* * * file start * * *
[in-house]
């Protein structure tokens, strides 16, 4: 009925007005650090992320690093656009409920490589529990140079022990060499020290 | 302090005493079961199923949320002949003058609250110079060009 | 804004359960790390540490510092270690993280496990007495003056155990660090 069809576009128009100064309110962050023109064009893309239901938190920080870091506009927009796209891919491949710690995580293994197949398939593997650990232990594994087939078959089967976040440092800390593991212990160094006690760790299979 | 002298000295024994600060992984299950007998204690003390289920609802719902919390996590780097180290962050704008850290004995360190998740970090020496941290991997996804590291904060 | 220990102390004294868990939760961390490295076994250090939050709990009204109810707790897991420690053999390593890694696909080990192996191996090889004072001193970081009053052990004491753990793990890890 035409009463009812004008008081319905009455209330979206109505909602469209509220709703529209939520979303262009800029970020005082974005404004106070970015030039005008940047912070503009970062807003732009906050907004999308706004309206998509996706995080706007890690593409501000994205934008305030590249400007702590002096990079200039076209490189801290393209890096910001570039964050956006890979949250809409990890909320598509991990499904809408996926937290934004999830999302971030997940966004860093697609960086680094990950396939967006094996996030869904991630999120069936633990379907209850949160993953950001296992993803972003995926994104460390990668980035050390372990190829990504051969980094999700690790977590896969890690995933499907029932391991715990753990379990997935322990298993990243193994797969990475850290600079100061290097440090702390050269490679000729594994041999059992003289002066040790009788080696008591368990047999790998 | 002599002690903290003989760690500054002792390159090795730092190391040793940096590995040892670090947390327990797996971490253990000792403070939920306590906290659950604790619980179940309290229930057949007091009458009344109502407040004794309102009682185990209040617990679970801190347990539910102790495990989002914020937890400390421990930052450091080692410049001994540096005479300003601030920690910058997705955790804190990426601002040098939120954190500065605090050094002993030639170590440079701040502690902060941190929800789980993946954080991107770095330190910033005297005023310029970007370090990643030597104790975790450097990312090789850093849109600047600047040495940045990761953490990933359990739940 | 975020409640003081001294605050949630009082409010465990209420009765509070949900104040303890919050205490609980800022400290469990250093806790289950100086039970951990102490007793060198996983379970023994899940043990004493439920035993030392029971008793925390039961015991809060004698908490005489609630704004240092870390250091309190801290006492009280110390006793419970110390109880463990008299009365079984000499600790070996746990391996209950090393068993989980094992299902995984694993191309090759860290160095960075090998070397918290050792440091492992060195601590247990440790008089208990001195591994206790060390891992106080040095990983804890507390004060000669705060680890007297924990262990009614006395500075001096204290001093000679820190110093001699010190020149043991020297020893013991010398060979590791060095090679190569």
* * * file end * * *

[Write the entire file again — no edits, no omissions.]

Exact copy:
[in-house]
């Protein structure tokens, strides 16, 4: 009925007005650090992320690093656009409920490589529990140079022990060499020290 | 302090005493079961199923949320002949003058609250110079060009 | 804004359960790390540490510092270690993280496990007495003056155990660090 069809576009128009100064309110962050023109064009893309239901938190920080870091506009927009796209891919491949710690995580293994197949398939593997650990232990594994087939078959089967976040440092800390593991212990160094006690760790299979 | 002298000295024994600060992984299950007998204690003390289920609802719902919390996590780097180290962050704008850290004995360190998740970090020496941290991997996804590291904060 | 220990102390004294868990939760961390490295076994250090939050709990009204109810707790897991420690053999390593890694696909080990192996191996090889004072001193970081009053052990004491753990793990890890 035409009463009812004008008081319905009455209330979206109505909602469209509220709703529209939520979303262009800029970020005082974005404004106070970015030039005008940047912070503009970062807003732009906050907004999308706004309206998509996706995080706007890690593409501000994205934008305030590249400007702590002096990079200039076209490189801290393209890096910001570039964050956006890979949250809409990890909320598509991990499904809408996926937290934004999830999302971030997940966004860093697609960086680094990950396939967006094996996030869904991630999120069936633990379907209850949160993953950001296992993803972003995926994104460390990668980035050390372990190829990504051969980094999700690790977590896969890690995933499907029932391991715990753990379990997935322990298993990243193994797969990475850290600079100061290097440090702390050269490679000729594994041999059992003289002066040790009788080696008591368990047999790998 | 002599002690903290003989760690500054002792390159090795730092190391040793940096590995040892670090947390327990797996971490253990000792403070939920306590906290659950604790619980179940309290229930057949007091009458009344109502407040004794309102009682185990209040617990679970801190347990539910102790495990989002914020937890400390421990930052450091080692410049001994540096005479300003601030920690910058997705955790804190990426601002040098939120954190500065605090050094002993030639170590440079701040502690902060941190929800789980993946954080991107770095330190910033005297005023310029970007370090990643030597104790975790450097990312090789850093849109600047600047040495940045990761953490990933359990739940 | 975020409640003081001294605050949630009082409010465990209420009765509070949900104040303890919050205490609980800022400290469990250093806790289950100086039970951990102490007793060198996983379970023994899940043990004493439920035993030392029971008793925390039961015991809060004698908490005489609630704004240092870390250091309190801290006492009280110390006793419970110390109880463990008299009365079984000499600790070996746990391996209950090393068993989980094992299902995984694993191309090759860290160095960075090998070397918290050792440091492992060195601590247990440790008089208990001195591994206790060390891992106080040095990983804890507390004060000669705060680890007297924990262990009614006395500075001096204290001093000679820190110093001699010190020149043991020297020893013991010398060979590791060095090679190569």